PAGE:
Last week, I sat in a darkened classroom in the UNO Performing Arts Center and watched 17 short films.
Despite the absence of popcorn (an oversight I won’t commit next time), the two-hour premiere was as entertaining a screening as I’ve experienced in a while.
Student-filmed, written and directed, the documentary shorts didn’t have the luxury of special effects, sweeping original scores or multiple camera shots. Yet these small snapshots of New Orleans people and events captured the city in a way that big-budget Big Easy-set films often don’t manage.
In one, pastry chef Melissa Samuels explains her philosophy of wedding cakes. In another, health advocate Iman Shervington talks about hard discussions about HIV with local high-school students. In a third, curator Miranda Lash explains her thought process in selecting works for the New Orleans Museum of Art.
The topics are diverse, but the central theme the same: Who are some of the people involved in the local culture and community, what are they doing that is interesting, and what do they have to say about it?
UNO Film Arts Assistant Professor Laszlo Fulop has been teaching documentary production for a number of years. His students are required to produce a short film as part of their coursework, and they have access not only to his expertise (recent credits include Tim’s Island and The Sunken City: Rebuilding Post-Katrina New Orleans), but also to digital cameras, editing equipment, audio suites and the like. UNO, after all, has one of the best film departments in the South.
But finding interesting stories and making the contacts to film them can be the most daunting part of the assignment. For students who are not from New Orleans, it can be particularly difficult to pinpoint subjects and arrange interviews.
So for the fall semester, we at NolaVie partnered with Fulop and his class to help students explore the cultural byways of the city. In August, we gave documentary production students a list of story ideas and accompanying interviews – people we know at cultural institutions, theaters, schools, and the like, who had agreed in advance to make their institutions and themselves available for student productions.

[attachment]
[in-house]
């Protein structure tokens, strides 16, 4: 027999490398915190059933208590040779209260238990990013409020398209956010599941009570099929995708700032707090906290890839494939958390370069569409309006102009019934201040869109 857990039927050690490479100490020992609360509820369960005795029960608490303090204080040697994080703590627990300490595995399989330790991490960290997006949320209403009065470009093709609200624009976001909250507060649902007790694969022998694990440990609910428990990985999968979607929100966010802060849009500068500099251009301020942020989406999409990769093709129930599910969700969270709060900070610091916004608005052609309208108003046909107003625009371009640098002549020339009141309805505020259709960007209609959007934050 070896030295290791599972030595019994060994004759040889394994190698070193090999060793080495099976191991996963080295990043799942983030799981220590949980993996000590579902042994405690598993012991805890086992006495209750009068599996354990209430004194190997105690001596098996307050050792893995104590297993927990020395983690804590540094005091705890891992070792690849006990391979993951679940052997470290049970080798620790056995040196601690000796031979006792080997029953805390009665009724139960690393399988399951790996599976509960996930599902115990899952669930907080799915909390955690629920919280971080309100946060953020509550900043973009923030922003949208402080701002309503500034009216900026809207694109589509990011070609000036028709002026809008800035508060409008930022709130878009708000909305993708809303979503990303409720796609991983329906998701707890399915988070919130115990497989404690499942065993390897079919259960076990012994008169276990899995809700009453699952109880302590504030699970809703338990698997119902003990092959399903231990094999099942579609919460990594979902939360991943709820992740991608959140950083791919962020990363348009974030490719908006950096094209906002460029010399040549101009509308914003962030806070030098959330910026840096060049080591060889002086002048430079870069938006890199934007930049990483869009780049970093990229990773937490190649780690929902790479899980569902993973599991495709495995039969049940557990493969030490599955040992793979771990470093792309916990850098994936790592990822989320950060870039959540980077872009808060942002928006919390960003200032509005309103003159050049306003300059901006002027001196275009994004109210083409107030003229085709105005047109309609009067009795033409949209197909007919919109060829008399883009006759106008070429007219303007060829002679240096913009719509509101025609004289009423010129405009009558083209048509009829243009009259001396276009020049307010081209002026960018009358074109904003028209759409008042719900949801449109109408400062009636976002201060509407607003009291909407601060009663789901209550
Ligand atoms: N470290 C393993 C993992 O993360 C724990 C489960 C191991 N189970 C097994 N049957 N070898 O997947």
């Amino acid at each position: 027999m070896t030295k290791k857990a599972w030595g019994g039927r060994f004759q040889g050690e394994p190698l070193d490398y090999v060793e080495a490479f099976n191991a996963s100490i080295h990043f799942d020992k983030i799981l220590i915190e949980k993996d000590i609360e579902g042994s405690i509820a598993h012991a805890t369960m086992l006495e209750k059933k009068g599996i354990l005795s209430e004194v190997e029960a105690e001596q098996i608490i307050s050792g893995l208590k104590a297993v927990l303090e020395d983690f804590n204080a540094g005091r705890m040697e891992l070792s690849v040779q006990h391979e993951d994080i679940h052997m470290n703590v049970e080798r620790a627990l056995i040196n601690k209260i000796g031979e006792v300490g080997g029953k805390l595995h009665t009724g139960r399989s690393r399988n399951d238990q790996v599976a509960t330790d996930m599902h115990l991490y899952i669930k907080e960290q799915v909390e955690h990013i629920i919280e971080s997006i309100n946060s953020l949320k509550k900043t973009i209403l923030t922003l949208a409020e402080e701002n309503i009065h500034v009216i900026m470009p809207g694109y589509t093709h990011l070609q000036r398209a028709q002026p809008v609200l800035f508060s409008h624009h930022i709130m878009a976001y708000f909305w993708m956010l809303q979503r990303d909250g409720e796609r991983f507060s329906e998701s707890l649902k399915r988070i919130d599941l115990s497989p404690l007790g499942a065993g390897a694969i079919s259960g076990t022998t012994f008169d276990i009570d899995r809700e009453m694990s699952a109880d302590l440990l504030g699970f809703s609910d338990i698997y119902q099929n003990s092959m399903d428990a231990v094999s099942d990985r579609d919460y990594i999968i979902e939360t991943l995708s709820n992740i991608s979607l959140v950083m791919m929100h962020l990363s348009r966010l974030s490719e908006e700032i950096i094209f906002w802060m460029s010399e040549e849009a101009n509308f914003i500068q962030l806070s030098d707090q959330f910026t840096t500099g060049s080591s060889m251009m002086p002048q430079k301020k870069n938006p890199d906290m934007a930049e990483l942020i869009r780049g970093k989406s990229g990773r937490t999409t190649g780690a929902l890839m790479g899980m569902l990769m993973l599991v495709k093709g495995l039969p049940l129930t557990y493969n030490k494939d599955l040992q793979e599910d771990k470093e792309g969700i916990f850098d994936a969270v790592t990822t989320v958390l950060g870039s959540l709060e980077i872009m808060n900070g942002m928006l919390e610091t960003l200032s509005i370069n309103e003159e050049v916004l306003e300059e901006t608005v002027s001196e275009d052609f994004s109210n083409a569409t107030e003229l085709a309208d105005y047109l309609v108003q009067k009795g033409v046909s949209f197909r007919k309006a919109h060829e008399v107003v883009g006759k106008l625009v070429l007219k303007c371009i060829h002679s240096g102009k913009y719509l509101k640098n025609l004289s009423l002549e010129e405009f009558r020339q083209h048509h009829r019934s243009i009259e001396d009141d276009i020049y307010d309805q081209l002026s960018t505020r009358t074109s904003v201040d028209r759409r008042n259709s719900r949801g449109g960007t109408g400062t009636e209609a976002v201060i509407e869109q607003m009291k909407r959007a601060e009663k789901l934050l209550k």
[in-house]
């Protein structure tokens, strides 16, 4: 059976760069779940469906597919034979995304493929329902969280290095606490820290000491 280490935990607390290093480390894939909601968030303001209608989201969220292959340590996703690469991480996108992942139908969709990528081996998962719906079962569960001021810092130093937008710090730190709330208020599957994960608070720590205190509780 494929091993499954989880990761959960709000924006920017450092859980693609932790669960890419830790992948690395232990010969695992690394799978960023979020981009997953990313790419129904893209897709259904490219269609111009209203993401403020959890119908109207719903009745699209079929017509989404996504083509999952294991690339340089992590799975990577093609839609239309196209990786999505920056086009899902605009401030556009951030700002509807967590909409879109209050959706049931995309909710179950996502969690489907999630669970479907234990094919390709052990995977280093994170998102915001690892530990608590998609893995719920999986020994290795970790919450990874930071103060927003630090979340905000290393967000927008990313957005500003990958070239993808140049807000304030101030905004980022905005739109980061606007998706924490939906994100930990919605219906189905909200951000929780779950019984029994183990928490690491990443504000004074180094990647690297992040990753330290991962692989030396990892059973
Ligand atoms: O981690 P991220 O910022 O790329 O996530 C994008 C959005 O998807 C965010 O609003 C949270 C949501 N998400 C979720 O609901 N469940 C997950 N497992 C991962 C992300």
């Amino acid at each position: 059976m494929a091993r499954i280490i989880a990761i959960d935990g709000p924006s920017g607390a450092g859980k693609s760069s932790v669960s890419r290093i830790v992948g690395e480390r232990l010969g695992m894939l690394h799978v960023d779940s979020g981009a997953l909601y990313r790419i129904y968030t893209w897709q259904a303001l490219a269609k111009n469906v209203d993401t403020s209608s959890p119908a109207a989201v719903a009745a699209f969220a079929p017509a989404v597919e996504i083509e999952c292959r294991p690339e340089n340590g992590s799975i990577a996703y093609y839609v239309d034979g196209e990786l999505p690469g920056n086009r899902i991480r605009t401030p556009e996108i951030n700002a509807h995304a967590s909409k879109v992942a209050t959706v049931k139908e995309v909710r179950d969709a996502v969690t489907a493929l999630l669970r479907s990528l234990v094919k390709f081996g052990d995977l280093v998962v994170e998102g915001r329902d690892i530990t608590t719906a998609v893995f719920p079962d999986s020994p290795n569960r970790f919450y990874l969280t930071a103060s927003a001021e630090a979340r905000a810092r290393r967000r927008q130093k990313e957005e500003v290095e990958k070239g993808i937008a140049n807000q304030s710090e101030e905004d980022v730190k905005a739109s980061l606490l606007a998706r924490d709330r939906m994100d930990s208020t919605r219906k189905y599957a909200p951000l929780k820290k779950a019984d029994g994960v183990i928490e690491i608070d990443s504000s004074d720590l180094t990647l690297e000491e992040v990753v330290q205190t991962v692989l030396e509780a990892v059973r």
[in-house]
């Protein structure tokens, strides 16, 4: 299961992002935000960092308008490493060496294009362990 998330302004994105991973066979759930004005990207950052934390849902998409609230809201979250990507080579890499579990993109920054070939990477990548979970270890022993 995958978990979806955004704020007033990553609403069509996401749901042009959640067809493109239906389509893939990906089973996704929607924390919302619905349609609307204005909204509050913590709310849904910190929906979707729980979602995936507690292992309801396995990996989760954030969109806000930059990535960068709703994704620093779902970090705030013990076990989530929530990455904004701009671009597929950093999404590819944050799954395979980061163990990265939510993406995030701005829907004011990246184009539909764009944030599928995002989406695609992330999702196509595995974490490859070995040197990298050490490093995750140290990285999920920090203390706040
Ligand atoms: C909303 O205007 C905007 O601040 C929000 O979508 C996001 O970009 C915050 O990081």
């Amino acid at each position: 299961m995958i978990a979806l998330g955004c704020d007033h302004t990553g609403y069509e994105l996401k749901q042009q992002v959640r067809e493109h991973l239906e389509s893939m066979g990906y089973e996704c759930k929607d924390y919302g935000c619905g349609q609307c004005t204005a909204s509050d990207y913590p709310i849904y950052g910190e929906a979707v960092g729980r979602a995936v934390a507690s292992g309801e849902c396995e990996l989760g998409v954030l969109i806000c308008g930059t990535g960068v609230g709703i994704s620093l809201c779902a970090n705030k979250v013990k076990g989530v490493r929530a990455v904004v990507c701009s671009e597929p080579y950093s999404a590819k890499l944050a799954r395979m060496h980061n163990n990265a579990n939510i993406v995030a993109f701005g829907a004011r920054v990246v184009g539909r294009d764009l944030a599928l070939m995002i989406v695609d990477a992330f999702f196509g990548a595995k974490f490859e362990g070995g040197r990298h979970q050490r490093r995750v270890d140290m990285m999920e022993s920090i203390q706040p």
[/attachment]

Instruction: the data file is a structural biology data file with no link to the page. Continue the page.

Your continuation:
The results speak, literally, for themselves. In these short, eloquent projects, curators, musicians, teachers and artists talk about their particular niches in the New Orleans community. Each piece has a beginning-to-end narrative, point of view, supportive music and solid (if not fancy) production values. That, of course, is what Fulop requires of his pupils.
What we at NolaVie appreciate is that each has a story to tell. With the advent of Youtube, iPhones and video streaming, anyone these days can be a filmmaker. What these students understand is that the ability to record sound and pictures is only the initial step in a process that takes understanding and collaboration between filmmaker and subject.
What does a photographer hope to portray in a series devoted to the homeless camped under the Claiborne overpass? What is the tango teacher trying to convey in the way he holds his dance partner? Why has the Habitat for Humanity volunteer returned to New Orleans six times since Katrina?
Professor Fulop has chosen number of the final film projects to publish online, and NolaVie is proud to post one per week for the next couple of months.
The first was posted last week, a feature by Seth Rodriguez about Nola Art House Music, an organization devoted to increasing the awareness of contemporary New Orleans composers and musicians, and a concert the group held over the weekend.
Today, NolaVie publishes “Rebuilding Hope,” a look by Ivonne Kubitza at RHINO (Rebuilding Hope in New Orleans), the St. Charles Avenue Presbyterian Church’s ongoing rebuilding efforts following Hurricane Katrina. (See accompanying story.)
In the coming weeks, we will be publishing short videos that range from the New Orleans Opera’s exportation of arias to local bars to the young artists of YaYA, from a look behind the scenes at the Louisiana Philharmonic Orchestra to what goes on at the World War II Museum’s Stage Door Canteen.
Enjoy. And don’t forget the popcorn.
Renee Peck, a former feature editor and writer at The Times-Picayune, is editor for NolaVie.